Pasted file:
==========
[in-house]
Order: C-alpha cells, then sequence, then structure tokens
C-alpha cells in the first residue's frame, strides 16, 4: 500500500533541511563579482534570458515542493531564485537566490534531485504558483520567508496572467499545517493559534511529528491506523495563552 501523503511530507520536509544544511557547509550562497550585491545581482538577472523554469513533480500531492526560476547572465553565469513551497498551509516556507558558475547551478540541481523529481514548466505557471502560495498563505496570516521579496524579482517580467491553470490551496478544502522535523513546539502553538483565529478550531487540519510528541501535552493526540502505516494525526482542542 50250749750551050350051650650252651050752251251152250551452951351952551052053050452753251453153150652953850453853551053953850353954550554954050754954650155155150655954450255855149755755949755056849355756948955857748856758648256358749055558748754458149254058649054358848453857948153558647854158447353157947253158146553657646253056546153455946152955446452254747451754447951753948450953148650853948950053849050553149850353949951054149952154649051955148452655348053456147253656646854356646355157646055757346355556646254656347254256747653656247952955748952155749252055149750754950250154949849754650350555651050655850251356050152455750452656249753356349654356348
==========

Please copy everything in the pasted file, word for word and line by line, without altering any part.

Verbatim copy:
[in-house]
Order: C-alpha cells, then sequence, then structure tokens
C-alpha cells in the first residue's frame, strides 16, 4: 500500500533541511563579482534570458515542493531564485537566490534531485504558483520567508496572467499545517493559534511529528491506523495563552 501523503511530507520536509544544511557547509550562497550585491545581482538577472523554469513533480500531492526560476547572465553565469513551497498551509516556507558558475547551478540541481523529481514548466505557471502560495498563505496570516521579496524579482517580467491553470490551496478544502522535523513546539502553538483565529478550531487540519510528541501535552493526540502505516494525526482542542 50250749750551050350051650650252651050752251251152250551452951351952551052053050452753251453153150652953850453853551053953850353954550554954050754954650155155150655954450255855149755755949755056849355756948955857748856758648256358749055558748754458149254058649054358848453857948153558647854158447353157947253158146553657646253056546153455946152955446452254747451754447951753948450953148650853948950053849050553149850353949951054149952154649051955148452655348053456147253656646854356646355157646055757346355556646254656347254256747653656247952955748952155749252055149750754950250154949849754650350555651050655850251356050152455750452656249753356349654356348